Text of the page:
Tower Climbing Tools & Tips From the Pros


Inside this Article

Wind power pro James Jarvis suited up for tower-top work.
Four of the six pros interviewed chose the Petzl Grillon adjustable work positioning lanyard as a must-have tool for up-tower jobs.
A rescue pulley is good for more than just emergencies—it allows changing the rope angle or halving the strength needed to pull loads.
An array of various slings comes in handy for many uses.
A Lad-Saf cam ascender.
A Lad-Saf cam ascender offers fall protection on a permanently attached, fixed cable. The orange line is an adjustable positioning lanyard (in this case, a steel-core lanyard), attached through the tower while the author takes a break on the way up. The yellow strap is attached to the author’s seat D-rings, providing temporary seated rest.
Gear bags of various sizes, with drawstring closures, come in handy for ropes, tools and hardware.
Multitools provide a variety of uses—knife, screwdriver, pliers—in one lightweight package.
The Petzl I’D can be used for a multitude of things, such as Z-haul and fall-restraint systems, but its main purpose is controlled descent. The I’D Traxion pulley pictured has a one-way stop for hauling heavy items.
A good helmet is a vital piece of gear, protecting you up- and down-tower.
An adjustable spud wrench is used for adjusting fasteners and aligning components.
A small impact drill-driver is a versatile, light power tool.
This Y-shaped safety lanyard has two legs for easy repositioning without a break in protection. Shock-absorbing straps reduce the impact of a stopped fall.

Residential wind-electric systems require tall towers to get above obstructions to the wind—trees, buildings, nearby land forms. High above this “ground clutter” is where the useful wind is, and that’s what’s needed for good energy production.

And while we may focus on the wind turbine itself as the star of the show, towers are a crucial part of a complete wind-electric system and a major part of the cost and the construction project. Some sites can use tilt-up towers, which allow all installation and service work to be done on the ground. But most wind turbines are atop towers that must be climbed. Normal maintenance for typical residential wind turbines includes inspection at least once a year, but twice a year is better—once before and after the windy season.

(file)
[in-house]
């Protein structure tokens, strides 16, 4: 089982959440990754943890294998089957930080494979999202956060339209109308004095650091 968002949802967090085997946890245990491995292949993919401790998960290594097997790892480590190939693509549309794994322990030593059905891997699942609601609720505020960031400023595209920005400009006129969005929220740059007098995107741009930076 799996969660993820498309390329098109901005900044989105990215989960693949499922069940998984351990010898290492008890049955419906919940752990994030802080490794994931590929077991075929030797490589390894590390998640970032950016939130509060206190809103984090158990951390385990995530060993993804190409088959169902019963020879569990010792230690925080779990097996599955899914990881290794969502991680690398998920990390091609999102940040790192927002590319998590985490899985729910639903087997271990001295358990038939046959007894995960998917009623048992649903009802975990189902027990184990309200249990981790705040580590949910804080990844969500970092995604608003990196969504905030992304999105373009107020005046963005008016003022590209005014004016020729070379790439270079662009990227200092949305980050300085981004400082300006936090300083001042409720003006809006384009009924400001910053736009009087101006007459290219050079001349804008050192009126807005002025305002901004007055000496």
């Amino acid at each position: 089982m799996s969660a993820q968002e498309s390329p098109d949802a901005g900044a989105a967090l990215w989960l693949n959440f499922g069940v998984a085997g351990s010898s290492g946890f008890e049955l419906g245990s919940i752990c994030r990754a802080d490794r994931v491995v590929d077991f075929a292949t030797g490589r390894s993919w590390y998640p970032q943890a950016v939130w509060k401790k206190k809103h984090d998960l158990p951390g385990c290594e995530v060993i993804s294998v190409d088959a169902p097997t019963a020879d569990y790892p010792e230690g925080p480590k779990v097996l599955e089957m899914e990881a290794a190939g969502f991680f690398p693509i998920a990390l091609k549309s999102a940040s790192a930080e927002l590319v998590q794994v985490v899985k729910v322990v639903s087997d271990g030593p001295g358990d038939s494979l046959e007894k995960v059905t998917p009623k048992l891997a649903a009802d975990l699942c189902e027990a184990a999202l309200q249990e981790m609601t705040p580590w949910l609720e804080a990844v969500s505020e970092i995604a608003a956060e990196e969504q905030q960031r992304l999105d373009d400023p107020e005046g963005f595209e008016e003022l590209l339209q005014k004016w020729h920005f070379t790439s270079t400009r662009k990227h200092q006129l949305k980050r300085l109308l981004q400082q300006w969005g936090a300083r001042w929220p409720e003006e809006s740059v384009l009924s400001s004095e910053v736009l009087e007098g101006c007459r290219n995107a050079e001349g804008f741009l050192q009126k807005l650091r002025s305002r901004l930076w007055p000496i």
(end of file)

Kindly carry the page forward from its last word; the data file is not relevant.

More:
Among the climbers of small wind-turbines, I’ve seen a strong focus on work practices that support safety and comfort aloft. In this article, we’ll hear from six experienced climbers, and learn about some of their favorite gear and top techniques for climbing and working on towers—and get some sage advice for aspiring climbers.

Web Extras

“Choosing a Wind Turbine Tower” by Roy Butler in

“Wind-Electric System Maintenance” by Roy Butler & Ian Woofenden in HP135

“Learning the Ropes: A Beginner’s Guide to Tower Climbing Safety” by Ian Woofenden in HP128

“Tools of the Wind-Electric Trade” by Ian Woofenden in HP124

“2015 Wind Turbine Buyer’s Guide: Why, Where & How to Do Wind Electricity” by Ian Woofenden & Roy Butler in HP167

Comments (2)

walterchristmas's picture

Pet peeve of mine as a tower safety instructor... when people call the sling under a harness-wearer's butt a "bozeman's" seat. The correct term is "bosun's" seat as correctly labeled in the article. (Thank you for getting this right!) This term goes back to old sailing ship days when the bosun (sailor slang for boatswain) was the person who would be hoisted up the mast for various reasons. Also, I agree that the Petzl Grillon is a great positioning lanyard. It's the only one I've used that allows extension of the lanyard while under tension. Great article!

Ian Woofenden's picture
Hi Walter,
I'm glad we can quibble about spelling instead of real safety stuff. ;-) I also prefer accurate names, and thanks for helping our readers with the right term and its history!
Thanks for reading, and for appreciating the article.
Regards, Ian Woofenden, Home Power senior editor
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